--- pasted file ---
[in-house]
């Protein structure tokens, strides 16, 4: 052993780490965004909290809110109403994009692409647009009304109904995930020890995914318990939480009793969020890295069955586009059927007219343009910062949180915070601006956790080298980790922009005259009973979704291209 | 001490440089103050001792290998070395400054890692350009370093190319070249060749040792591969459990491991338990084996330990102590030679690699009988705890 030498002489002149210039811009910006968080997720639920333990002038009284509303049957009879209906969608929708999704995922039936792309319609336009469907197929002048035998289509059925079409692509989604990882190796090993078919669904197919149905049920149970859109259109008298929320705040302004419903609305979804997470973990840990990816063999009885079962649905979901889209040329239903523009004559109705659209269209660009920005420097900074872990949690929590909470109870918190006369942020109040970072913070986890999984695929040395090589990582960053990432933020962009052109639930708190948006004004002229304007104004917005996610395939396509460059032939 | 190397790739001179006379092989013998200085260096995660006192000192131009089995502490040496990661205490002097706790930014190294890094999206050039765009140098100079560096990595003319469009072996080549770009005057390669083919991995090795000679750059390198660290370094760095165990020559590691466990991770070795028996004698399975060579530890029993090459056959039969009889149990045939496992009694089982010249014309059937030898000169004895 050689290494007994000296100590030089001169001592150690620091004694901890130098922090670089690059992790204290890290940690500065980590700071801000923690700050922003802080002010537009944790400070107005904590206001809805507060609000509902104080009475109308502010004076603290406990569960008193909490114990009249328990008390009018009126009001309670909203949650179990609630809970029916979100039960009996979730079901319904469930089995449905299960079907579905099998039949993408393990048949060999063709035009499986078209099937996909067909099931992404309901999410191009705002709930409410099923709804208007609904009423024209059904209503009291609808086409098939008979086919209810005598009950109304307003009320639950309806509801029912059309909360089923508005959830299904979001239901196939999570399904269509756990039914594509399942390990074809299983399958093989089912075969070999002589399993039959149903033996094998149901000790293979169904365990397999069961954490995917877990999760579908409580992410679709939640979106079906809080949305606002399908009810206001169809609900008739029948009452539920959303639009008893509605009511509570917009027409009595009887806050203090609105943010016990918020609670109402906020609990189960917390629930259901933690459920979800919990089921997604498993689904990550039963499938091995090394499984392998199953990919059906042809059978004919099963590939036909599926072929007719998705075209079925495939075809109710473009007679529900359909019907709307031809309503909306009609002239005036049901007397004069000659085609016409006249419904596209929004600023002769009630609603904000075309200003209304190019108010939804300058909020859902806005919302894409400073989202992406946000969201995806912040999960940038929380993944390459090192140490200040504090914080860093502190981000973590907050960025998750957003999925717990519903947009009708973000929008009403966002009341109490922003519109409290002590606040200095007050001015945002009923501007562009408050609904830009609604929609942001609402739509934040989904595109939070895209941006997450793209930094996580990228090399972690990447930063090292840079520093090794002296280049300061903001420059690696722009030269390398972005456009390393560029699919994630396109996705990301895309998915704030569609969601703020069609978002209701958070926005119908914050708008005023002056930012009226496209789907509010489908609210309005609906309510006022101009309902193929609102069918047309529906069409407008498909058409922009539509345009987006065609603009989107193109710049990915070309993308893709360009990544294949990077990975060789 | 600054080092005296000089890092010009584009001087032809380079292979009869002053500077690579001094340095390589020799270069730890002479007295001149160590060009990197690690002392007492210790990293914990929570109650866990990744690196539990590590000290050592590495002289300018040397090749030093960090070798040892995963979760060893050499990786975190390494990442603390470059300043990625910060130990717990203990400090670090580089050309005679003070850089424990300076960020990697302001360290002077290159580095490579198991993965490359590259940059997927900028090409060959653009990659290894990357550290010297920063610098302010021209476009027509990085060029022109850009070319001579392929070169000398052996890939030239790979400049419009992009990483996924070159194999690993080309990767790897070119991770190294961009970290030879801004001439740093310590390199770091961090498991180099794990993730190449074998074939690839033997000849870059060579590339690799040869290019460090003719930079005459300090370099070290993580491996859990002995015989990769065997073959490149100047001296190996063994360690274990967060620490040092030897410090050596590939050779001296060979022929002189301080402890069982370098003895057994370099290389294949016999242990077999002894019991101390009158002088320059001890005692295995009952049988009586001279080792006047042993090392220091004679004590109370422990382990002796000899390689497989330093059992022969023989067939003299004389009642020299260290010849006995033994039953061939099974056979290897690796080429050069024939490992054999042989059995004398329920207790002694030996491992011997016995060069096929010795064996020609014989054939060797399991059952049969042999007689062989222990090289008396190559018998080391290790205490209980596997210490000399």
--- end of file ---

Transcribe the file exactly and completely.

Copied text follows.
[in-house]
């Protein structure tokens, strides 16, 4: 052993780490965004909290809110109403994009692409647009009304109904995930020890995914318990939480009793969020890295069955586009059927007219343009910062949180915070601006956790080298980790922009005259009973979704291209 | 001490440089103050001792290998070395400054890692350009370093190319070249060749040792591969459990491991338990084996330990102590030679690699009988705890 030498002489002149210039811009910006968080997720639920333990002038009284509303049957009879209906969608929708999704995922039936792309319609336009469907197929002048035998289509059925079409692509989604990882190796090993078919669904197919149905049920149970859109259109008298929320705040302004419903609305979804997470973990840990990816063999009885079962649905979901889209040329239903523009004559109705659209269209660009920005420097900074872990949690929590909470109870918190006369942020109040970072913070986890999984695929040395090589990582960053990432933020962009052109639930708190948006004004002229304007104004917005996610395939396509460059032939 | 190397790739001179006379092989013998200085260096995660006192000192131009089995502490040496990661205490002097706790930014190294890094999206050039765009140098100079560096990595003319469009072996080549770009005057390669083919991995090795000679750059390198660290370094760095165990020559590691466990991770070795028996004698399975060579530890029993090459056959039969009889149990045939496992009694089982010249014309059937030898000169004895 050689290494007994000296100590030089001169001592150690620091004694901890130098922090670089690059992790204290890290940690500065980590700071801000923690700050922003802080002010537009944790400070107005904590206001809805507060609000509902104080009475109308502010004076603290406990569960008193909490114990009249328990008390009018009126009001309670909203949650179990609630809970029916979100039960009996979730079901319904469930089995449905299960079907579905099998039949993408393990048949060999063709035009499986078209099937996909067909099931992404309901999410191009705002709930409410099923709804208007609904009423024209059904209503009291609808086409098939008979086919209810005598009950109304307003009320639950309806509801029912059309909360089923508005959830299904979001239901196939999570399904269509756990039914594509399942390990074809299983399958093989089912075969070999002589399993039959149903033996094998149901000790293979169904365990397999069961954490995917877990999760579908409580992410679709939640979106079906809080949305606002399908009810206001169809609900008739029948009452539920959303639009008893509605009511509570917009027409009595009887806050203090609105943010016990918020609670109402906020609990189960917390629930259901933690459920979800919990089921997604498993689904990550039963499938091995090394499984392998199953990919059906042809059978004919099963590939036909599926072929007719998705075209079925495939075809109710473009007679529900359909019907709307031809309503909306009609002239005036049901007397004069000659085609016409006249419904596209929004600023002769009630609603904000075309200003209304190019108010939804300058909020859902806005919302894409400073989202992406946000969201995806912040999960940038929380993944390459090192140490200040504090914080860093502190981000973590907050960025998750957003999925717990519903947009009708973000929008009403966002009341109490922003519109409290002590606040200095007050001015945002009923501007562009408050609904830009609604929609942001609402739509934040989904595109939070895209941006997450793209930094996580990228090399972690990447930063090292840079520093090794002296280049300061903001420059690696722009030269390398972005456009390393560029699919994630396109996705990301895309998915704030569609969601703020069609978002209701958070926005119908914050708008005023002056930012009226496209789907509010489908609210309005609906309510006022101009309902193929609102069918047309529906069409407008498909058409922009539509345009987006065609603009989107193109710049990915070309993308893709360009990544294949990077990975060789 | 600054080092005296000089890092010009584009001087032809380079292979009869002053500077690579001094340095390589020799270069730890002479007295001149160590060009990197690690002392007492210790990293914990929570109650866990990744690196539990590590000290050592590495002289300018040397090749030093960090070798040892995963979760060893050499990786975190390494990442603390470059300043990625910060130990717990203990400090670090580089050309005679003070850089424990300076960020990697302001360290002077290159580095490579198991993965490359590259940059997927900028090409060959653009990659290894990357550290010297920063610098302010021209476009027509990085060029022109850009070319001579392929070169000398052996890939030239790979400049419009992009990483996924070159194999690993080309990767790897070119991770190294961009970290030879801004001439740093310590390199770091961090498991180099794990993730190449074998074939690839033997000849870059060579590339690799040869290019460090003719930079005459300090370099070290993580491996859990002995015989990769065997073959490149100047001296190996063994360690274990967060620490040092030897410090050596590939050779001296060979022929002189301080402890069982370098003895057994370099290389294949016999242990077999002894019991101390009158002088320059001890005692295995009952049988009586001279080792006047042993090392220091004679004590109370422990382990002796000899390689497989330093059992022969023989067939003299004389009642020299260290010849006995033994039953061939099974056979290897690796080429050069024939490992054999042989059995004398329920207790002694030996491992011997016995060069096929010795064996020609014989054939060797399991059952049969042999007689062989222990090289008396190559018998080391290790205490209980596997210490000399």